How to tackle IBM's graduate application form
Consider timing before applying to IBM. If your online application is successful you'll be asked to sit its online 'IPAT' test, and will have only a narrow window in which to do so – so don't apply shortly before your exams or a holiday.
IBM’s online application system itself mainly involves providing basic factual information rather than writing longer answers about your skills or motivation to join the company. You need to provide this information separately by completing and uploading a Word document form variously referred to as the 'IBM application template'/'application form'/'CV'.
The main sections of this 'application template' are:
- Personal details, including personal statement
- Education and qualifications
- Work experience
- Skills and achievements
- Role preferences
- Social media details
What to put in your IBM personal statement
The main point of a personal statement is to provide a concise summary of your career goals, key skills, and relevant achievements – effectively, a condensed covering letter.
DON’T do this:
- Use sweeping, generic statements like ‘I am interested in pursuing a career in IT’ – this won’t tell the recruiter anything about you, or your career goals.
- Try to list all of IBM’s competencies, eg ‘I am an adaptable, client-focused individual with excellent communication and teamworking skills.’ Every other candidate has the same list, so this is unlikely to make you stand out.
Here are some things you could consider to help tailor your answer:
- Think about the specifics of the career sector and role you’re applying for. Your stated career goals need to be clear and focused, so think carefully about what interests you.
- Refer to relevant experience. If you’ve previously done an internship at a technology company, include this in your statement, with some explanation of the type of work you did.
- Talk about relevant university project work. While a specific degree is not required for most roles, your final-year project may have included some relevant content; for example, analysis of business processes is useful experience for organisation and people consultants.
- Consider the qualities that are needed for your chosen role. If you’re applying to be a technical solutions specialist, you could emphasise your presentation skills, or your previous experience in a customer-facing role, as these are both key elements of this role.
There is no word limit for the personal statement, but try to keep it as concise as possible, with a maximum of 250 words (though preferably fewer).
If you've done work experience, you're required to enter the name of the company you've worked for and your roles and responsibilities into a table. There is only space for you to write about two different positions, so be selective if you have more than this.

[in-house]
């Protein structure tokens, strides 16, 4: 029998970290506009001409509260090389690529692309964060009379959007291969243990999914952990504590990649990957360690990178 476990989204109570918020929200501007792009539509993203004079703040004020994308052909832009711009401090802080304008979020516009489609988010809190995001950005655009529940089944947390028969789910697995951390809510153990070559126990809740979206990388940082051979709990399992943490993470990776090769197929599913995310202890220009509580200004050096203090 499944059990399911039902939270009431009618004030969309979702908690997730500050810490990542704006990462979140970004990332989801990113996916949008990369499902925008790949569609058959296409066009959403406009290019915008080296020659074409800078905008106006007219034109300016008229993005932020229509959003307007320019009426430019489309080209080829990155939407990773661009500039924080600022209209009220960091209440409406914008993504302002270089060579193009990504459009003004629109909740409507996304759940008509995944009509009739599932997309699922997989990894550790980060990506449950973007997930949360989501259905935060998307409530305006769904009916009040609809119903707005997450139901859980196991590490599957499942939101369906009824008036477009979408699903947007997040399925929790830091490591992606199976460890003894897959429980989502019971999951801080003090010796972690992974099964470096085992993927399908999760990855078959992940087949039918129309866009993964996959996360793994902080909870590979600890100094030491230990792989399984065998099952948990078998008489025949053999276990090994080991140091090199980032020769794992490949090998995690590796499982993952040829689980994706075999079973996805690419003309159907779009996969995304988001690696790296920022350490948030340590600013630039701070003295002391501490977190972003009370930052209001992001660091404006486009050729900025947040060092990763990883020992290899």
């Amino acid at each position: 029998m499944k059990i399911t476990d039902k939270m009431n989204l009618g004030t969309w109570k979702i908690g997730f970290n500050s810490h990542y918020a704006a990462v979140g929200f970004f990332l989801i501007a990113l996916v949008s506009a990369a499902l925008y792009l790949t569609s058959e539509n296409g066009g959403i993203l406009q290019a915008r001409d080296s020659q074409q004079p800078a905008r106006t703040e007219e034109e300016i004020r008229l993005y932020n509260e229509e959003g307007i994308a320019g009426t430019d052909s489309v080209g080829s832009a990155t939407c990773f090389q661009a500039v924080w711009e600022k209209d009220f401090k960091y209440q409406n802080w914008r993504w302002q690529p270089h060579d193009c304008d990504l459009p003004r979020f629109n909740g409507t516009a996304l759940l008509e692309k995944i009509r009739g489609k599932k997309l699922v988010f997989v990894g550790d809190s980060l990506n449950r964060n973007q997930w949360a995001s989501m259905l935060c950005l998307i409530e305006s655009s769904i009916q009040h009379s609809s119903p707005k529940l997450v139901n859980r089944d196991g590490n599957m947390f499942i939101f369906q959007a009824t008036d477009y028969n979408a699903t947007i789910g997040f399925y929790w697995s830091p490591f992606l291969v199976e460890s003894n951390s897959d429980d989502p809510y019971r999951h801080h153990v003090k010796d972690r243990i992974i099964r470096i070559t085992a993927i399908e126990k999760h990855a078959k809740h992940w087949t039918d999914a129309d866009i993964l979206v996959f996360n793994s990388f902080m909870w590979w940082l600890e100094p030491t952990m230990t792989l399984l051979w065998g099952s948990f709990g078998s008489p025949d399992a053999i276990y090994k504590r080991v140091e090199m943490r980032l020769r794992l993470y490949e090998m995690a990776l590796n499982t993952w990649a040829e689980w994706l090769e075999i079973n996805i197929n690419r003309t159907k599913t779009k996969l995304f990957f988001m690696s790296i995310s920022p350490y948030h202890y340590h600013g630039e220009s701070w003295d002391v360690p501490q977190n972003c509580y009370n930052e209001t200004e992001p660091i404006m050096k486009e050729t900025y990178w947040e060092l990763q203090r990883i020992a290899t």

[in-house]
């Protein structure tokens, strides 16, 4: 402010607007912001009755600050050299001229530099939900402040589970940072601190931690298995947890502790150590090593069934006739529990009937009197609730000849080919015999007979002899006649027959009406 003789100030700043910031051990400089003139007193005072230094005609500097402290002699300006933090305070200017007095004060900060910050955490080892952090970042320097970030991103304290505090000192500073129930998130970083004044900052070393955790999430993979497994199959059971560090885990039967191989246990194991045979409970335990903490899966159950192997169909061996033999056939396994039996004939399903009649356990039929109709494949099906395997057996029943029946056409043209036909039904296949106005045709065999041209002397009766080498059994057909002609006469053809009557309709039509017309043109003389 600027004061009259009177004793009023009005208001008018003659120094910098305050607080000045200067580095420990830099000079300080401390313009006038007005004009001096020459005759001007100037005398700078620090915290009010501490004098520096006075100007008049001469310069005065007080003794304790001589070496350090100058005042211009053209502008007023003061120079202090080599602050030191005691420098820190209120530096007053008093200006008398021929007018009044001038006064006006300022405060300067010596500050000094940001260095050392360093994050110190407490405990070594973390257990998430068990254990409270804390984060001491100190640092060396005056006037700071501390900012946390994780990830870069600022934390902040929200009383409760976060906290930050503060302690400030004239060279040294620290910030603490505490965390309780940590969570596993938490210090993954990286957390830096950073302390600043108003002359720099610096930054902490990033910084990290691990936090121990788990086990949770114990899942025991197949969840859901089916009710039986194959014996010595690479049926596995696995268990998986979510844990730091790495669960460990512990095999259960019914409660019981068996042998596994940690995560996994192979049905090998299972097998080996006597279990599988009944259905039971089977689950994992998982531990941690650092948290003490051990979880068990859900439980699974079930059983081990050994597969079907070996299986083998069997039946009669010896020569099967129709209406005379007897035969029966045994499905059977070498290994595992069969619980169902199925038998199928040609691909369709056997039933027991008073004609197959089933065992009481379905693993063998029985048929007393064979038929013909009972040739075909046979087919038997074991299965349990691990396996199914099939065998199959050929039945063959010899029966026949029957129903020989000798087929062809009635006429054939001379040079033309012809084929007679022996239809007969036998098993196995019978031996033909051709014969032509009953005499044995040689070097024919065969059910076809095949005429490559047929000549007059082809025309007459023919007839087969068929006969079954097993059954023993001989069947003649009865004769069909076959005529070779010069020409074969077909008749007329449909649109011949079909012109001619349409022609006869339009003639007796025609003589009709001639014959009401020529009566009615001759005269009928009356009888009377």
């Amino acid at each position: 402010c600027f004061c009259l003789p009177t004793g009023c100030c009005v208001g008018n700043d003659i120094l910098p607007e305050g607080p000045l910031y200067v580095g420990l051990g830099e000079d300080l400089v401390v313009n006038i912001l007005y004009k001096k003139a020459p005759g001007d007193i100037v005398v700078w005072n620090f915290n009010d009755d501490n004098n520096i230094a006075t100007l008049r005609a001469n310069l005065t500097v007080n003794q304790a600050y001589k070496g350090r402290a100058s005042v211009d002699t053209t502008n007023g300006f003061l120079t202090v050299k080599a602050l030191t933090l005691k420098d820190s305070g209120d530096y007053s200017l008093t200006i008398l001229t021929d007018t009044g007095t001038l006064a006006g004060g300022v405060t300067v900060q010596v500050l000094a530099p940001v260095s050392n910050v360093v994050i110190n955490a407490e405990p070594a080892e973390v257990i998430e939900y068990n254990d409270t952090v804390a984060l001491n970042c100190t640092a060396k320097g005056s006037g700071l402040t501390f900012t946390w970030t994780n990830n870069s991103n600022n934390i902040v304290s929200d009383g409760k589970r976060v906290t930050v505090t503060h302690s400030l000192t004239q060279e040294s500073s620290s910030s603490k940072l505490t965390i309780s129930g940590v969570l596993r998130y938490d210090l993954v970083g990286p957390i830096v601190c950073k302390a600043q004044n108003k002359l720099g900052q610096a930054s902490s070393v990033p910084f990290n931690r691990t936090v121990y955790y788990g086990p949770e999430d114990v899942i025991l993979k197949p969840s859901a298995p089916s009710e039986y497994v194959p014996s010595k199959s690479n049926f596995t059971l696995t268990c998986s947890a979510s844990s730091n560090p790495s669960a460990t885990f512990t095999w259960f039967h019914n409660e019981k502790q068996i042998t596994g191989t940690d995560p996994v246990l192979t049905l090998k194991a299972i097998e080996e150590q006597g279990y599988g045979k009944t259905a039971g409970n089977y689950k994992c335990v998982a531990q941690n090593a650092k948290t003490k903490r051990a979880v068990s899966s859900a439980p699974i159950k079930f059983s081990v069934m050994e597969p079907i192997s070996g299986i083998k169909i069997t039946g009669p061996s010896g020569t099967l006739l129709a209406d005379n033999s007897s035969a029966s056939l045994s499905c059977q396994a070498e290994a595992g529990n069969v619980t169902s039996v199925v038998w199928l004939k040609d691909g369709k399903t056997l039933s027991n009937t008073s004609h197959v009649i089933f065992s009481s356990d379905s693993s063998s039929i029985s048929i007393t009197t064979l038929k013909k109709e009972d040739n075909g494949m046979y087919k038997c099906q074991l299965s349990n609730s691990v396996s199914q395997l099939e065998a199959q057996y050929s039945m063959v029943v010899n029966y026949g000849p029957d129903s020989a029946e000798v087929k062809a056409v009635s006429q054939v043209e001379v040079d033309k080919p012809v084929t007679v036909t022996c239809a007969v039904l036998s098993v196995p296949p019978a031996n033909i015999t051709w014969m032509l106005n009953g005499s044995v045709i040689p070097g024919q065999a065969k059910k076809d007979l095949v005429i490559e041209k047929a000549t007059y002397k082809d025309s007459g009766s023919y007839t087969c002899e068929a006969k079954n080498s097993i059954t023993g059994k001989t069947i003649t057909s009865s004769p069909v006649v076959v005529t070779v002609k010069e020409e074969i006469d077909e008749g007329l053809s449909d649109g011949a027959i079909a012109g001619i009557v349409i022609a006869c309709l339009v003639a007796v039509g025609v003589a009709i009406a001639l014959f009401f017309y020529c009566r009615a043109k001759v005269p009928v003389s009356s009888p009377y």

When writing about your responsibilities, try to make what you say relevant to the role you're applying for. Emphasise responsibilities you might have had that are similar to ones you would experience on the graduate programme. The key is to be specific and relevant to show that you are well suited to the role.
Skills and achievements
This section includes several themed boxes in which candidates must provide examples of when they have demonstrated the stated competency within a maximum of 150 words.
Point of question: tests written communication skills, understanding of requirements of role, ability to match experience with competencies sought.
DON’T do this:
- Use the same example for each competency. The recruiter needs to see the full breadth of your experience and skills.
- Waffle on past the word count.
Tip: There is no specific requirement for how you answer these questions. Try the 'STAR' technique: first describe the Situation, then the Task you had to complete, what Action you took, and what the Result was.
Here are some things you could consider to help tailor your answers:
- Technical orientation: While technical ability isn’t necessary for most roles, it’s a bonus if you do have some technical examples, such as teaching yourself a programming language. Don’t worry if your actual experience is limited; this is really more of an opportunity to explain your interest in technology and (more importantly) how it can be used to benefit clients.
- Adaptability: Travel is highly likely in all of IBM’s graduate roles, so it’s very important that you show you are flexible about how and where you work, and that you can adapt to different situations.
- Teamwork: Teamwork comes into almost everything, so examples are plentiful: sports teams, group presentations and drama productions, to name but a few. Think about situations where you couldn’t have achieved the same result alone.
- Effective communication: This is vital for a large organisation such as IBM, as different business areas need to be able to communicate well with one another. Most roles will also involve some form of client contact, either in person (eg strategic analytics consultant), or in writing (eg technical solutions specialist). If you’ve had a part-time job where you dealt well with a particularly difficult customer, or if you got an excellent grade in a presentation exam at university, use these examples – keep them specific and show that you achieved a positive outcome through communication.